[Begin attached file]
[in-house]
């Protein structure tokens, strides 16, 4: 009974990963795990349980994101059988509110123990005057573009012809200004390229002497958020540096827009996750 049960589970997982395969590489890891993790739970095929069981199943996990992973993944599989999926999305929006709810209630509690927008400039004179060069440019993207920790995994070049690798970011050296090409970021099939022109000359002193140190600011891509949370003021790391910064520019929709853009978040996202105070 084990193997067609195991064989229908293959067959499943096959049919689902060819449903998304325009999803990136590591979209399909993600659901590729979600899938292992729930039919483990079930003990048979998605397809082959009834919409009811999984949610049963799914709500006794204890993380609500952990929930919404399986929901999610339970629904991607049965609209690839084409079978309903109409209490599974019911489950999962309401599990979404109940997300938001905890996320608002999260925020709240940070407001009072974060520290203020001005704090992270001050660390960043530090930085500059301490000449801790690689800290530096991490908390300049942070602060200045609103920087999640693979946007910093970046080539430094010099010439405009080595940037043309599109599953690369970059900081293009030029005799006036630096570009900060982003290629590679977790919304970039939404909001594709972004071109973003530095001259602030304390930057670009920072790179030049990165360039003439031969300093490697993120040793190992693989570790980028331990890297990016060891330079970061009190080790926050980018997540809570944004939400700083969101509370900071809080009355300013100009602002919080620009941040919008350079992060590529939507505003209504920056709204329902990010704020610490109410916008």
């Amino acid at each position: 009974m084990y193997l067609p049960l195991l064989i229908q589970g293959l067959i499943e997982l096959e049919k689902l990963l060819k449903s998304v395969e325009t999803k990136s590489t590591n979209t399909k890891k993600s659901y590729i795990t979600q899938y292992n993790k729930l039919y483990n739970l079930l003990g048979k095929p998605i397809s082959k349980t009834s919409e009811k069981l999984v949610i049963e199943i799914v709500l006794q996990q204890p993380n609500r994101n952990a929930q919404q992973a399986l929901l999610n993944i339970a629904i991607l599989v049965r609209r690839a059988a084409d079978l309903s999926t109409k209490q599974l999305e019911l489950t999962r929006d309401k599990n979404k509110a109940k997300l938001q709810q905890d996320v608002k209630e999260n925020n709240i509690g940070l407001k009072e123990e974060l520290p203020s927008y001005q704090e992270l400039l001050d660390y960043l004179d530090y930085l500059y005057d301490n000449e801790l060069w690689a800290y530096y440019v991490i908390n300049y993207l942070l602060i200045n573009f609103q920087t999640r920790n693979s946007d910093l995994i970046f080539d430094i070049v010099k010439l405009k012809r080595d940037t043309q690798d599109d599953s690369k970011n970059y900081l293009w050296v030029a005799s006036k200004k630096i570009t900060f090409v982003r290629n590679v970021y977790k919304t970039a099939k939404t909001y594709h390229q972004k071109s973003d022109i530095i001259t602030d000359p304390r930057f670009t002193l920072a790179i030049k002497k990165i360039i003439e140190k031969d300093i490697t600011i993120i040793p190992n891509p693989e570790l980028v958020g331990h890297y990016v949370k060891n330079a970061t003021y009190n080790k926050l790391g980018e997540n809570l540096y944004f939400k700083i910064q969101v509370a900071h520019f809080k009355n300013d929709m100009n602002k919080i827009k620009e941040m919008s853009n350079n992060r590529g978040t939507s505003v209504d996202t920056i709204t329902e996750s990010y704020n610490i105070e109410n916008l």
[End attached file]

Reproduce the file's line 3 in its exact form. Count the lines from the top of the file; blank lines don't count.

């Amino acid at each position: 009974m084990y193997l067609p049960l195991l064989i229908q589970g293959l067959i499943e997982l096959e049919k689902l990963l060819k449903s998304v395969e325009t999803k990136s590489t590591n979209t399909k890891k993600s659901y590729i795990t979600q899938y292992n993790k729930l039919y483990n739970l079930l003990g048979k095929p998605i397809s082959k349980t009834s919409e009811k069981l999984v949610i049963e199943i799914v709500l006794q996990q204890p993380n609500r994101n952990a929930q919404q992973a399986l929901l999610n993944i339970a629904i991607l599989v049965r609209r690839a059988a084409d079978l309903s999926t109409k209490q599974l999305e019911l489950t999962r929006d309401k599990n979404k509110a109940k997300l938001q709810q905890d996320v608002k209630e999260n925020n709240i509690g940070l407001k009072e123990e974060l520290p203020s927008y001005q704090e992270l400039l001050d660390y960043l004179d530090y930085l500059y005057d301490n000449e801790l060069w690689a800290y530096y440019v991490i908390n300049y993207l942070l602060i200045n573009f609103q920087t999640r920790n693979s946007d910093l995994i970046f080539d430094i070049v010099k010439l405009k012809r080595d940037t043309q690798d599109d599953s690369k970011n970059y900081l293009w050296v030029a005799s006036k200004k630096i570009t900060f090409v982003r290629n590679v970021y977790k919304t970039a099939k939404t909001y594709h390229q972004k071109s973003d022109i530095i001259t602030d000359p304390r930057f670009t002193l920072a790179i030049k002497k990165i360039i003439e140190k031969d300093i490697t600011i993120i040793p190992n891509p693989e570790l980028v958020g331990h890297y990016v949370k060891n330079a970061t003021y009190n080790k926050l790391g980018e997540n809570l540096y944004f939400k700083i910064q969101v509370a900071h520019f809080k009355n300013d929709m100009n602002k919080i827009k620009e941040m919008s853009n350079n992060r590529g978040t939507s505003v209504d996202t920056i709204t329902e996750s990010y704020n610490i105070e109410n916008l």